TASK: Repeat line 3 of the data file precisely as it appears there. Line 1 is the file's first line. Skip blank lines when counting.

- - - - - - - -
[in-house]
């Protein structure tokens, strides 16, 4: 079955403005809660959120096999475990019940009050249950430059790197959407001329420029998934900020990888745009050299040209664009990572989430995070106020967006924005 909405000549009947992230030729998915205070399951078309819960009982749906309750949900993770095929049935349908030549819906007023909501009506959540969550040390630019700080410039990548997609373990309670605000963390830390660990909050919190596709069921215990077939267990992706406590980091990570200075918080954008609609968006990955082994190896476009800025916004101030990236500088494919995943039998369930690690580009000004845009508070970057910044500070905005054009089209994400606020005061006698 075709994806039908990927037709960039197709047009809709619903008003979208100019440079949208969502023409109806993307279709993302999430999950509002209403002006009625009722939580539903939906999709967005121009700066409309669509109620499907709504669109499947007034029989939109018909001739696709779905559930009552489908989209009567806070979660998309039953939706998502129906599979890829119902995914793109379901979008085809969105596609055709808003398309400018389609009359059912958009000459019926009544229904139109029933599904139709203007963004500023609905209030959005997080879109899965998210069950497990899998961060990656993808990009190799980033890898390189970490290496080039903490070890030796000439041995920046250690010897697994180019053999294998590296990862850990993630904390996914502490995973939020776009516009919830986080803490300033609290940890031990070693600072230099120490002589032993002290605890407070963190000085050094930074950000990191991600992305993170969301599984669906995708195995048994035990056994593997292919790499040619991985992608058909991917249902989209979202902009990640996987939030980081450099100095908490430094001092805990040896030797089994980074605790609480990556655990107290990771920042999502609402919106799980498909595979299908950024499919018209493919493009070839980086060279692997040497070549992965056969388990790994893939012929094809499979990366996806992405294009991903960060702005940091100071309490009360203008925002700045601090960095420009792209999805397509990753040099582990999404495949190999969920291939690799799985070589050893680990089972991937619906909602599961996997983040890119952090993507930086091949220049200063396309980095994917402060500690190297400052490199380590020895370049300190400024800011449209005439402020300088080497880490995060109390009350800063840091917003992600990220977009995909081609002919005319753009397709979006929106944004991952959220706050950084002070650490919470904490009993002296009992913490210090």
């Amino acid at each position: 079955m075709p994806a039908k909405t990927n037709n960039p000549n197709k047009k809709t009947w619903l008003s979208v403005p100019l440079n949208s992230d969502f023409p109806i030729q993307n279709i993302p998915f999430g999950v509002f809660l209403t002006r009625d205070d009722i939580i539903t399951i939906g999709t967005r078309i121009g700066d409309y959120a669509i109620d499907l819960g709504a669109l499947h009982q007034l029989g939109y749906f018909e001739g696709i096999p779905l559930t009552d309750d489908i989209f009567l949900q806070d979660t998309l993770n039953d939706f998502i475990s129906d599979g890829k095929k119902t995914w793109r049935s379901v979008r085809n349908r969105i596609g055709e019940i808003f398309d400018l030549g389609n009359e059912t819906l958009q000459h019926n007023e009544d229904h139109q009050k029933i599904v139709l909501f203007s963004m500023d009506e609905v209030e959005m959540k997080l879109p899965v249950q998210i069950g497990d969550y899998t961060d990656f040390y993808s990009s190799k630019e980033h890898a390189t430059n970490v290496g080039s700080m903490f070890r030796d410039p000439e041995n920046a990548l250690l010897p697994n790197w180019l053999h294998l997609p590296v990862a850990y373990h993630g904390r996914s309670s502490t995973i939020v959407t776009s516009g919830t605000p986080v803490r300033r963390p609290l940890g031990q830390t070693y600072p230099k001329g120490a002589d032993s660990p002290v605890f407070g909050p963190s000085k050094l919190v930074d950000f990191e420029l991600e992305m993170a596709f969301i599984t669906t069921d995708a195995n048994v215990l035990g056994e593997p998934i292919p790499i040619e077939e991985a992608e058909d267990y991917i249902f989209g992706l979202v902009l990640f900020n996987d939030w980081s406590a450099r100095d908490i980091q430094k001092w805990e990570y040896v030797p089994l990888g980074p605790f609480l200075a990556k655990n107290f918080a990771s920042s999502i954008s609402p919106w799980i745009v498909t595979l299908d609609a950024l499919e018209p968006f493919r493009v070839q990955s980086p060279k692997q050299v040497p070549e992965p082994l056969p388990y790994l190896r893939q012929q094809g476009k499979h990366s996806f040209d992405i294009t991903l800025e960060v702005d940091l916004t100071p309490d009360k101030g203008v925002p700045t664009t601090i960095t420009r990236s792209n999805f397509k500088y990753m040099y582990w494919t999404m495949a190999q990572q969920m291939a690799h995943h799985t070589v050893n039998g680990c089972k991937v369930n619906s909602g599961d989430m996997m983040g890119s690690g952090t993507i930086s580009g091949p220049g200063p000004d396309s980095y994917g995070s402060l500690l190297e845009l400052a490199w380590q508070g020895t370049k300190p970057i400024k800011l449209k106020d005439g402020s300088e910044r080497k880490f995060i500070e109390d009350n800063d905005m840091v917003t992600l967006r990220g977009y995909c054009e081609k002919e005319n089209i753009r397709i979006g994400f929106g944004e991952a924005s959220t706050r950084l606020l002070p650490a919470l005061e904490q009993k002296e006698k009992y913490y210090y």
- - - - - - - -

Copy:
């Amino acid at each position: 079955m075709p994806a039908k909405t990927n037709n960039p000549n197709k047009k809709t009947w619903l008003s979208v403005p100019l440079n949208s992230d969502f023409p109806i030729q993307n279709i993302p998915f999430g999950v509002f809660l209403t002006r009625d205070d009722i939580i539903t399951i939906g999709t967005r078309i121009g700066d409309y959120a669509i109620d499907l819960g709504a669109l499947h009982q007034l029989g939109y749906f018909e001739g696709i096999p779905l559930t009552d309750d489908i989209f009567l949900q806070d979660t998309l993770n039953d939706f998502i475990s129906d599979g890829k095929k119902t995914w793109r049935s379901v979008r085809n349908r969105i596609g055709e019940i808003f398309d400018l030549g389609n009359e059912t819906l958009q000459h019926n007023e009544d229904h139109q009050k029933i599904v139709l909501f203007s963004m500023d009506e609905v209030e959005m959540k997080l879109p899965v249950q998210i069950g497990d969550y899998t961060d990656f040390y993808s990009s190799k630019e980033h890898a390189t430059n970490v290496g080039s700080m903490f070890r030796d410039p000439e041995n920046a990548l250690l010897p697994n790197w180019l053999h294998l997609p590296v990862a850990y373990h993630g904390r996914s309670s502490t995973i939020v959407t776009s516009g919830t605000p986080v803490r300033r963390p609290l940890g031990q830390t070693y600072p230099k001329g120490a002589d032993s660990p002290v605890f407070g909050p963190s000085k050094l919190v930074d950000f990191e420029l991600e992305m993170a596709f969301i599984t669906t069921d995708a195995n048994v215990l035990g056994e593997p998934i292919p790499i040619e077939e991985a992608e058909d267990y991917i249902f989209g992706l979202v902009l990640f900020n996987d939030w980081s406590a450099r100095d908490i980091q430094k001092w805990e990570y040896v030797p089994l990888g980074p605790f609480l200075a990556k655990n107290f918080a990771s920042s999502i954008s609402p919106w799980i745009v498909t595979l299908d609609a950024l499919e018209p968006f493919r493009v070839q990955s980086p060279k692997q050299v040497p070549e992965p082994l056969p388990y790994l190896r893939q012929q094809g476009k499979h990366s996806f040209d992405i294009t991903l800025e960060v702005d940091l916004t100071p309490d009360k101030g203008v925002p700045t664009t601090i960095t420009r990236s792209n999805f397509k500088y990753m040099y582990w494919t999404m495949a190999q990572q969920m291939a690799h995943h799985t070589v050893n039998g680990c089972k991937v369930n619906s909602g599961d989430m996997m983040g890119s690690g952090t993507i930086s580009g091949p220049g200063p000004d396309s980095y994917g995070s402060l500690l190297e845009l400052a490199w380590q508070g020895t370049k300190p970057i400024k800011l449209k106020d005439g402020s300088e910044r080497k880490f995060i500070e109390d009350n800063d905005m840091v917003t992600l967006r990220g977009y995909c054009e081609k002919e005319n089209i753009r397709i979006g994400f929106g944004e991952a924005s959220t706050r950084l606020l002070p650490a919470l005061e904490q009993k002296e006698k009992y913490y210090y």